The US dollar reigned supreme in Asia, with EURUSD falling below 1.0800 for the first time since September 2003 and USDJPY breaching 122.00 for the first time since July 2007. There were equally big moves across the majors as the dollar index pushed to a new 11.5-year high. Some comments from Dallas Fed president Fisher helped to spur on the dollar strength story that is dominating the FX market at the moment. Fisher said that it is better to raise rates early and gradually to avoid having to raise them steeply if ‘lift-off’ is delayed.
The widespread push towards the dollar helped AUDUSD and NZDUSD brush aside some better than expected Chinese inflation figures. Although, considering that the driving force behind the recent boost to inflation was China’s new year celebrations, this isn’t surprising. The different timing of the festival this year resulted in the year-on-year figures being distorted.
Consumer prices rose 1.4% y/y last month, beating an expected increase of 1.0%, and producer prices remain firmly in deflationary territory, after falling at a rate of 4.8% y/y in February. This is the 36th straight month of falling producer prices as persistent overcapacity continues to weigh on prices, and we are expecting consumer price growth to slow once the effects of China’s lunar new year festival wears off. In fact, it’s entirely possible that China’s CPI will drift below back 1.0% in the near-term, which will represent less than a third of the government’s official CPI target – no wonder the PBoC continues to ease monetary policy.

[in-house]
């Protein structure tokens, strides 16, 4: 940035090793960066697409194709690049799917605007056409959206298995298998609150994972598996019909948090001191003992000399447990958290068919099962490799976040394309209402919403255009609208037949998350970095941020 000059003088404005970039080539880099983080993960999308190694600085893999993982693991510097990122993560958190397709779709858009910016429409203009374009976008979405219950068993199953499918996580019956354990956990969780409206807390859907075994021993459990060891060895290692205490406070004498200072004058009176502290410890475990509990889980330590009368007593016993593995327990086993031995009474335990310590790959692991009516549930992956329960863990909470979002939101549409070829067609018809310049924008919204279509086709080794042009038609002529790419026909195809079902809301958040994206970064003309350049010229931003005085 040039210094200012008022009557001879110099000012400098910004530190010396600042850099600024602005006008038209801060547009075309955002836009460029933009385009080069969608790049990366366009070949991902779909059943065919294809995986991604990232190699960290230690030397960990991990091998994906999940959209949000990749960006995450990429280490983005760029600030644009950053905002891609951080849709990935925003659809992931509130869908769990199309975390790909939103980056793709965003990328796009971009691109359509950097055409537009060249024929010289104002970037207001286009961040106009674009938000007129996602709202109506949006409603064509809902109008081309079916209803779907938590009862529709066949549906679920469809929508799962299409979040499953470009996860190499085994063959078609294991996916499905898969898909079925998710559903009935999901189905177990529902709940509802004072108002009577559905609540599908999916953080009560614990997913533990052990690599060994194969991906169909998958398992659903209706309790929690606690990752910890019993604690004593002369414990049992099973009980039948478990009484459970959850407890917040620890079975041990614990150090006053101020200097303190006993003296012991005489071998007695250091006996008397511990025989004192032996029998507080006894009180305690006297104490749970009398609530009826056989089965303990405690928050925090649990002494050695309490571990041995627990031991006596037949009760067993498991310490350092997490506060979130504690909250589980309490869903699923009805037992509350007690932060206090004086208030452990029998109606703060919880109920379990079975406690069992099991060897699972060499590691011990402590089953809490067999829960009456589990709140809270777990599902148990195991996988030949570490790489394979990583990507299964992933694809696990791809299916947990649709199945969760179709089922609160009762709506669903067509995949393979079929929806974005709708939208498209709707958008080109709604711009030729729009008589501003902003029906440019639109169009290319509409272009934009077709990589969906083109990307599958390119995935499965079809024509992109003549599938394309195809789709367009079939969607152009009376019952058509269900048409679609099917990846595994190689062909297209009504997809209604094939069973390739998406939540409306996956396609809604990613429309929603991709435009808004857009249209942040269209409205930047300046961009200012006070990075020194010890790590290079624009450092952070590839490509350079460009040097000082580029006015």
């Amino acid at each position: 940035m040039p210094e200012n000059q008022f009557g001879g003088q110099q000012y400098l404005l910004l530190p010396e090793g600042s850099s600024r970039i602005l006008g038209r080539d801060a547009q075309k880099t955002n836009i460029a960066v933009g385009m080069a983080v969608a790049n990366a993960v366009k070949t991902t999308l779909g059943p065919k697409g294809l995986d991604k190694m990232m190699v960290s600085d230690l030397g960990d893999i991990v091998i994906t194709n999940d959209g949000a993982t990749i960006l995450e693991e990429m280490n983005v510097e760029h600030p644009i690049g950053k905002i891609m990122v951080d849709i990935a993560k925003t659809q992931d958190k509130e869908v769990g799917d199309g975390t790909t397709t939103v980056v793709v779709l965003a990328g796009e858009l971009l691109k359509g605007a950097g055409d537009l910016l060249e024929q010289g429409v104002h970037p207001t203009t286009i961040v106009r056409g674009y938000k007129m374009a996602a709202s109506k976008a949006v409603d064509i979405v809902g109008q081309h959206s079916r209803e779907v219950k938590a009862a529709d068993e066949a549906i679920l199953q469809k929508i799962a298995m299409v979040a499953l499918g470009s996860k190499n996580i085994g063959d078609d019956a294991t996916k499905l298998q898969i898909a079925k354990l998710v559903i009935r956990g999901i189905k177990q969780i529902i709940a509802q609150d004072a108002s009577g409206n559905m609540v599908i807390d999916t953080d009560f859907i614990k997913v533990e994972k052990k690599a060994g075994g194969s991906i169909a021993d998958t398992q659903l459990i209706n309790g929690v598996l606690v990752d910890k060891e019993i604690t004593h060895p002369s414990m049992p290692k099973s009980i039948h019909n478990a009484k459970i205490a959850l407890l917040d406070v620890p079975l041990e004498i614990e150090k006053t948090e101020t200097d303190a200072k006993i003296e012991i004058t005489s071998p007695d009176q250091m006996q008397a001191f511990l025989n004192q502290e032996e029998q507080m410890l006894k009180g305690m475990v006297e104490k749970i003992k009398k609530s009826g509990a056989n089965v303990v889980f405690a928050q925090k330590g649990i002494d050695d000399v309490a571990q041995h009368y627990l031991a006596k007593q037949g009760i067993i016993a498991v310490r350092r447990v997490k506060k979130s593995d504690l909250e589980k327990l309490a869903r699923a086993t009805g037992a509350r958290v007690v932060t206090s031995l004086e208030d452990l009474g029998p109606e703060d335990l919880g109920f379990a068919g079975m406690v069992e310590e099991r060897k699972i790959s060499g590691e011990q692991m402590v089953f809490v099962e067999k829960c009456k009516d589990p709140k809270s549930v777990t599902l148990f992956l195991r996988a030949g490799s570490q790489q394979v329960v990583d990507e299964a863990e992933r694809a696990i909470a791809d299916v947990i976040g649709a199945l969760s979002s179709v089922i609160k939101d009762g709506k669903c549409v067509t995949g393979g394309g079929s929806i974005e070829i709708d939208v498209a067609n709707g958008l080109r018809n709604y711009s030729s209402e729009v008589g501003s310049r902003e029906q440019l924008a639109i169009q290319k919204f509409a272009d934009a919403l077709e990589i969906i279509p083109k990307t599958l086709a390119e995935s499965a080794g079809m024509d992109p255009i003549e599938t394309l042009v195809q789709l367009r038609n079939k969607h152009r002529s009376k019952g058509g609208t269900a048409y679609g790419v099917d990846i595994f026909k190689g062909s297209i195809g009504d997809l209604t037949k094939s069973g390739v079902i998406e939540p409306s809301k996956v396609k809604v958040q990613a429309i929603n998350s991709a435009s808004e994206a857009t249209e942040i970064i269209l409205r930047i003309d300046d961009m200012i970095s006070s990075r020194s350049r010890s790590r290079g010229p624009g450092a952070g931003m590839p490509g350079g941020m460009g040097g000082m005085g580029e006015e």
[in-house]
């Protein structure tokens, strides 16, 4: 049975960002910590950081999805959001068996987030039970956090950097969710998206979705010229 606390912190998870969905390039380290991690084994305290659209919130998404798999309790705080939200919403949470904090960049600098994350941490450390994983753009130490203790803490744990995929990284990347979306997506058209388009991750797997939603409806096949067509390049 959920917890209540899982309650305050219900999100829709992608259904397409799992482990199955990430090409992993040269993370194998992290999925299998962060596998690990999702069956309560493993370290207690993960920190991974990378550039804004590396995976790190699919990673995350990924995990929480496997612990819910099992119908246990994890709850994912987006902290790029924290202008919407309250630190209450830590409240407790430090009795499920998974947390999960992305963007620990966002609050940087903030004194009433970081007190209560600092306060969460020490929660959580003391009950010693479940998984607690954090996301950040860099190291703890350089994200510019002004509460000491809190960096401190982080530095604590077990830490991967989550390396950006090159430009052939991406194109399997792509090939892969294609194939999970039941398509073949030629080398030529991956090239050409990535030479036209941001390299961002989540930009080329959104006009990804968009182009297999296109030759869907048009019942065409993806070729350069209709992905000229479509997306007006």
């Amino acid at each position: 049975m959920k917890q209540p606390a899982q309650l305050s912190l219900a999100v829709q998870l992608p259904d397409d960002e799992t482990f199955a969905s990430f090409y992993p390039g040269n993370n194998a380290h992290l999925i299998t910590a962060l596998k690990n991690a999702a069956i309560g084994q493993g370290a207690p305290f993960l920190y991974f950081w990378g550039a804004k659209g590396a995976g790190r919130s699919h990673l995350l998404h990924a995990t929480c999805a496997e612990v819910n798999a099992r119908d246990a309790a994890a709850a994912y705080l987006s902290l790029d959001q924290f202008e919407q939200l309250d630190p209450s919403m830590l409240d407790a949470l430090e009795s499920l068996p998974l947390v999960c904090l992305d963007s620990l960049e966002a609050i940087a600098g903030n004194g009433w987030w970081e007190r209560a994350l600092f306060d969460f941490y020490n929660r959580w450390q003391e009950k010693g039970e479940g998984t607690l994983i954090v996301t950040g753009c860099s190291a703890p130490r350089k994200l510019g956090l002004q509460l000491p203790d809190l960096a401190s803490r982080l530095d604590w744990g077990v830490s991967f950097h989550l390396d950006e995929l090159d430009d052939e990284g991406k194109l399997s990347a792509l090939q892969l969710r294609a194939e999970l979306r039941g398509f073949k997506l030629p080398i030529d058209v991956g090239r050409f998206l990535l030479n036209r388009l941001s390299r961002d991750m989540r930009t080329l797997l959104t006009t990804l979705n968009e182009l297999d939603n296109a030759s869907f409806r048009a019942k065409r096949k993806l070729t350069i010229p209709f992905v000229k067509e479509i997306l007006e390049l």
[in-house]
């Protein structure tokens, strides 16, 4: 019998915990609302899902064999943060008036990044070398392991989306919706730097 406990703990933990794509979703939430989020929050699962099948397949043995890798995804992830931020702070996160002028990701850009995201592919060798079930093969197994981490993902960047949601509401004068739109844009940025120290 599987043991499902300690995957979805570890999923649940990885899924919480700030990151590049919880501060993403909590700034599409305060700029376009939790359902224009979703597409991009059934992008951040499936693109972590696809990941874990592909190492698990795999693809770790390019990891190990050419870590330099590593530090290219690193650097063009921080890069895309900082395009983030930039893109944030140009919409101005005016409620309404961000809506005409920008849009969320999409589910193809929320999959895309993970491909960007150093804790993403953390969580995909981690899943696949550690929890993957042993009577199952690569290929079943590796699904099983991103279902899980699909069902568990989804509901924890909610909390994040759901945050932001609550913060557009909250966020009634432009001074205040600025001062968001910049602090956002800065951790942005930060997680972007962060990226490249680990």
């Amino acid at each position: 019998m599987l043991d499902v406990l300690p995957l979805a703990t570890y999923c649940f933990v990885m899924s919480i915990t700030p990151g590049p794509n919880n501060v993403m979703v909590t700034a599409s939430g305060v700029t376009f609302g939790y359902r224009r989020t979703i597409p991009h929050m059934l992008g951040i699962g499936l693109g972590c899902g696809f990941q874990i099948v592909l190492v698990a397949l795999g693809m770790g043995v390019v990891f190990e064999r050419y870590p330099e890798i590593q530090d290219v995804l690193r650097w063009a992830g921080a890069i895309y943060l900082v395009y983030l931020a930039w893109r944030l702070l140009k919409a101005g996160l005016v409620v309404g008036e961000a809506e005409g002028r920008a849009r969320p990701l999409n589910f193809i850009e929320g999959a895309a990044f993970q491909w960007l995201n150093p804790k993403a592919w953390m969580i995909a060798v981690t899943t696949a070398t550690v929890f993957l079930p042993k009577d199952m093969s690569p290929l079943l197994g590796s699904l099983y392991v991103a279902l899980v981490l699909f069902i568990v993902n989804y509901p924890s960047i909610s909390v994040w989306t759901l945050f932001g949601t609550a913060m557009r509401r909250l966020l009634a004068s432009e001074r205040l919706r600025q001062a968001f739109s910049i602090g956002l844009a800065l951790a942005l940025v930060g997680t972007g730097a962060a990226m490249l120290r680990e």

NZDUSD hit from all sides
The kiwi was further assaulted on the back of threats to NZ’s dairy producers. NSX halted trading in dairy industries and NZDUSD was pushed below 0.7300. NZDUSD has since stabilised along with the rest of the majors, but they weren’t able to regain most of their lost ground.
However, there are some signs that the sell-off in NZDUSD may have gone too far, at least from a technical perspective. There is bullish divergence between price and RSI on a 4-hour chart, which suggests that bears may have overextended the sell-off.